What does that translate to? It is like having 1000 clicks on the first position and only 147 on ninth position. This is huge. By just getting from ninth position to first position can increase your traffic and your income for a given keyword by 1,478%. (42.13/2,85 * 100 = 1478%).
On above analysis we have deduced the following:
- Do not assume that a keyphrases does not give you traffic if you are in ninth position. If a keyphrases gets you 1,000 visits per month now, then by simply putting in place, some high quality links for it and improving ranking from ninth to first position for this keyphrases, you will increase your traffic to 17,780 visits per month. (1000*14.78 = 14,780). Finding for and choosing keywords that get you between second positions and #30. Then get high-quality backlinks for these key phrases to get you to first position on all of them. Obtaining backlinks for these keywords, even not so attractive keywords, bring to your site visitors.
- While you are doing this, track your rankings as they change through the first 100 search results. If you do not track, you will think that your link building campaign is not working since you do not see increased traffic. Using proper tracking tools will show that your rankings improve from a position of #984 to #44, which is actually impressive. The big mistake is that people do not use tracking tools they try to track it manually and might only check the first ten positions. They get disappointed and decide it does not work and stop their link building campaign. This is a huge mistake.
To avoid this mistake understand the following:
- Focus on your positions in SERP not on a traffic only. If the rankings move up that is good. You may not see increased traffic until you climb to the first three positions.
- Track your rankings with proper tracking tools on the leading 100 to 200 searches, not manually on the primary 20-50 searches.
- It will take from 4 to 6 months to see significant changes.
So what should I do now?
For starters, ignore the articles out there that state that there is nothing you can do or even should do to improve your CTR. Getting more people to join you is where the CTR comes into importance.
Google uses AdWords and a host of other algorithms that look at how user engage with your site. These signals define page quality and how relevant is the page to the search query. You should mug up how to assign ratings to pages that are relevant to a query but have otherwise insufficient historical link data.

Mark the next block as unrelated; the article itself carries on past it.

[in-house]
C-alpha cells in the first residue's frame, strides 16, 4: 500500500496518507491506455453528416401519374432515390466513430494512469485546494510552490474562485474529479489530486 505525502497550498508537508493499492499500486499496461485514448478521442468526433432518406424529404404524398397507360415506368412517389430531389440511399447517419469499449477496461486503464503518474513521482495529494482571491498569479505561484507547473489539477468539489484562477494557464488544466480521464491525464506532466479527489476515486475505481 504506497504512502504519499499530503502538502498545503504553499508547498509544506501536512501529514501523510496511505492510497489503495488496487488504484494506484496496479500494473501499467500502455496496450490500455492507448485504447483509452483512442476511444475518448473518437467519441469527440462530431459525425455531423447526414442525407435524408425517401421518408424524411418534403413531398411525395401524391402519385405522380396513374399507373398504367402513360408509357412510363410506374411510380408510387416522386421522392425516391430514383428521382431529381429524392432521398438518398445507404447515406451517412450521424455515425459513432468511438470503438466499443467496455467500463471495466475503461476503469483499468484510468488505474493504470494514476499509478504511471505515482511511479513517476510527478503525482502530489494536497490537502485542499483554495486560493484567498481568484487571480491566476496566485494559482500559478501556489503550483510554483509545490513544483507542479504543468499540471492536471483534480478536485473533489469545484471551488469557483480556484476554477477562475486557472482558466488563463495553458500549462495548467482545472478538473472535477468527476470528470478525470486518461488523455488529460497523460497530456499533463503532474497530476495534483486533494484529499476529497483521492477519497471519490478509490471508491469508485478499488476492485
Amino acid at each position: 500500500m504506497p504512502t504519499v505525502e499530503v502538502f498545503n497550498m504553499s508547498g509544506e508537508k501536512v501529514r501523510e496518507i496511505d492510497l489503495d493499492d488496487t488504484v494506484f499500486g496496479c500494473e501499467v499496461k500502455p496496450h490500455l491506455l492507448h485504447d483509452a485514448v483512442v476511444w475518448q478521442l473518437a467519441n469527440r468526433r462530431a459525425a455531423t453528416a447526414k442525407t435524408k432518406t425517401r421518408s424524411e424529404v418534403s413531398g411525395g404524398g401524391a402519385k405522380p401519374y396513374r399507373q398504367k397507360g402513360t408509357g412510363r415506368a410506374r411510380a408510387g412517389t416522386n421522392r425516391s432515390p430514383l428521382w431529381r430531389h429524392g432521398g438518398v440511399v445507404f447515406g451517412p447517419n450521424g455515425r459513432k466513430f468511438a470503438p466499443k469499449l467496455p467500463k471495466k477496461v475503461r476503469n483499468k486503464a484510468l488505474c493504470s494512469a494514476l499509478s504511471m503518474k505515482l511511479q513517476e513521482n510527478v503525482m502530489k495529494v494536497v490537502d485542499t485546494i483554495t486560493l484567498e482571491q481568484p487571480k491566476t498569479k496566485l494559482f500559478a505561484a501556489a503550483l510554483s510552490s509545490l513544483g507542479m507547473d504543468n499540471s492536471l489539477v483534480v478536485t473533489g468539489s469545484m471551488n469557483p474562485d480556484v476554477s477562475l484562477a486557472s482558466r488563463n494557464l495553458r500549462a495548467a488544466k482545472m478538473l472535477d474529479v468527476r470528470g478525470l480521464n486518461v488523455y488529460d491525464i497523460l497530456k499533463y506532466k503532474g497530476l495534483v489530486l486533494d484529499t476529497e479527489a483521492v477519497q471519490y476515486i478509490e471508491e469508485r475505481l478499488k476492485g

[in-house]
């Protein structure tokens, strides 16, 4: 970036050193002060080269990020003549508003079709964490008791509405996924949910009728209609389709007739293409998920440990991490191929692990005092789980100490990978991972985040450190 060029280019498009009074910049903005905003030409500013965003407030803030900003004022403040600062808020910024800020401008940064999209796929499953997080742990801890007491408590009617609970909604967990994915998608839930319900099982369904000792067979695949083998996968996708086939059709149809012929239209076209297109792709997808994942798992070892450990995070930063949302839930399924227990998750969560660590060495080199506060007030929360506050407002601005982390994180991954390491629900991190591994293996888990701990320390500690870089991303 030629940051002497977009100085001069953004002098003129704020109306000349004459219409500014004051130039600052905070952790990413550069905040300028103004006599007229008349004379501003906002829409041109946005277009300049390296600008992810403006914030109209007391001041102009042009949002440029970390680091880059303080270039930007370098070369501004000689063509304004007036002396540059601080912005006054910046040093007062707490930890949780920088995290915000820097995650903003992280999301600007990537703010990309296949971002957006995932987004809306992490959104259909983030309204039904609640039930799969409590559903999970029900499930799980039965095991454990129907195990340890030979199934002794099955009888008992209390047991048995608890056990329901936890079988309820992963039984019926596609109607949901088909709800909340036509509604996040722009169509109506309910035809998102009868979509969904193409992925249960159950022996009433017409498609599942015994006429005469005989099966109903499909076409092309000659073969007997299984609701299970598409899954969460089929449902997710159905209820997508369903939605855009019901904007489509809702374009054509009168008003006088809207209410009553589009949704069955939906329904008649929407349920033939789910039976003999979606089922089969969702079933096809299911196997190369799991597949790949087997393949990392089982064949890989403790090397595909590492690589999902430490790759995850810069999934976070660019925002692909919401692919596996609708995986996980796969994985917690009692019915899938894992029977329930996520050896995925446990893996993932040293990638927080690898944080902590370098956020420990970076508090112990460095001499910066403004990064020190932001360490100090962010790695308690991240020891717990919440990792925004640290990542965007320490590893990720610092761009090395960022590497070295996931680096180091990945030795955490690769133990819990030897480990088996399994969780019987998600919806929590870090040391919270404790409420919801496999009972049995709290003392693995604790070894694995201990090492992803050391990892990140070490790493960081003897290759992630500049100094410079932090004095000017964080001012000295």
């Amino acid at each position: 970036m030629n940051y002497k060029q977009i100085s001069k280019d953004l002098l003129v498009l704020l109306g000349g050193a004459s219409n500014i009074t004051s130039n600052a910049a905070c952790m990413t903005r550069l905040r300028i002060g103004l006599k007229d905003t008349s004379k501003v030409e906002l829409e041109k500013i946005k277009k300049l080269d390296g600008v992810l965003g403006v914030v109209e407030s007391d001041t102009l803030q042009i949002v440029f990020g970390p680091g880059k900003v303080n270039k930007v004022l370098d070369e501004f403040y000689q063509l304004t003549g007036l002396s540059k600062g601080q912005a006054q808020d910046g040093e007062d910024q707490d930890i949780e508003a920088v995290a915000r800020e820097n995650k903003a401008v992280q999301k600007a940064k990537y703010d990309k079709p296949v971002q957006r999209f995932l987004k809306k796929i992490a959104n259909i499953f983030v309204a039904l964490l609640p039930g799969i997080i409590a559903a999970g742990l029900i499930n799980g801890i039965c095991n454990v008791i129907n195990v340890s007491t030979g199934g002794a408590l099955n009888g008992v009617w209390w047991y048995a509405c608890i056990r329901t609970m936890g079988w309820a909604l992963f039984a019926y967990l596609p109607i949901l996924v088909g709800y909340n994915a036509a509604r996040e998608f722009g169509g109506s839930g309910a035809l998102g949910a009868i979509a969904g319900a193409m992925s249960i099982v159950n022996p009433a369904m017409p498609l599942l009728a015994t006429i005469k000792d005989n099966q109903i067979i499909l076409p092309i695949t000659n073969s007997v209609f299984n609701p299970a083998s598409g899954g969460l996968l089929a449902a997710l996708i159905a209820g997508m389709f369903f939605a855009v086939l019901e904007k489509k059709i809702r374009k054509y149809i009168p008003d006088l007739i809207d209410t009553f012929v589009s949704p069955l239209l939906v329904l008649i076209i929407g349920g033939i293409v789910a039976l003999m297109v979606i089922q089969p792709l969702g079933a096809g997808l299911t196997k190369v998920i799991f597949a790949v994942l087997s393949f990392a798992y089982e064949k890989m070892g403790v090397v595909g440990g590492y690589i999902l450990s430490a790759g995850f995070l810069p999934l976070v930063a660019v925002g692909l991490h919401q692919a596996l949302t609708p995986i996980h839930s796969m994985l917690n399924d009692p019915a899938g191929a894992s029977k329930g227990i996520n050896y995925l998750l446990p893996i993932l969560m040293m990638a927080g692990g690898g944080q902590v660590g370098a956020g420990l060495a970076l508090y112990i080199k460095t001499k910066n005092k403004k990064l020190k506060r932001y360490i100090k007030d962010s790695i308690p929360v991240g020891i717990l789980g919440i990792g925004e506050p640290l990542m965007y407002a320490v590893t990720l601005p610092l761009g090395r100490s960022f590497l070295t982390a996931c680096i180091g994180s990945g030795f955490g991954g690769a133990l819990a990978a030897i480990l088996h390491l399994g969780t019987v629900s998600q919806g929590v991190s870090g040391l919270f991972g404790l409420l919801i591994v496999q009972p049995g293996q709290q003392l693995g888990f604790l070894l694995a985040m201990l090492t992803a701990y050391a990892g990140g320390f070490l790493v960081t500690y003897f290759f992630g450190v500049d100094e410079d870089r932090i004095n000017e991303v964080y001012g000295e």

Focus on Four Areas
To advance your click through rate here is what you should be focusing on:
- Pages with bad search quality scores need to be improved. Use the Google search console and download the data. Analyze the data, to determine which pages have low CTR. Fix those losers as they have the most upside possibility.
- Add emotions to keywords and create attention-getting headlines. These could be emotions like anger, disgust, affirmation, or fear as and example. These have proven to increase the CTR. This helps you compete with the competition.
- Use all user metrics to your benefit. These metrics include time spent on your site, bounce rate. Search engines utilizing numbers of factors to understand average rates of conversion and engagement. Right now Google employs in their algorithms more than 200 factors. Consequently, put the content on your site on the 10x power information.
- Social media activity and advertising can increase Google organic search traffic and CTR. Paid social ads are reasonable in their cost (up to $50 per day) and can produce a high awareness of your website. Target your target audience with social media ads. Once people become familiar with your site, they are most likely to click through.
It is not vital if CTR is the most central ranking signal. What is essential is that your site gets as many organic CTR as possible. The more visitors that visit your site, the more Google sees that, and your site becomes even more relevant.
The target above average expected user engagements to get better search rankings on Google. This will result in more visitors to your website. Do not accept average CTR. Raise it by optimizing now.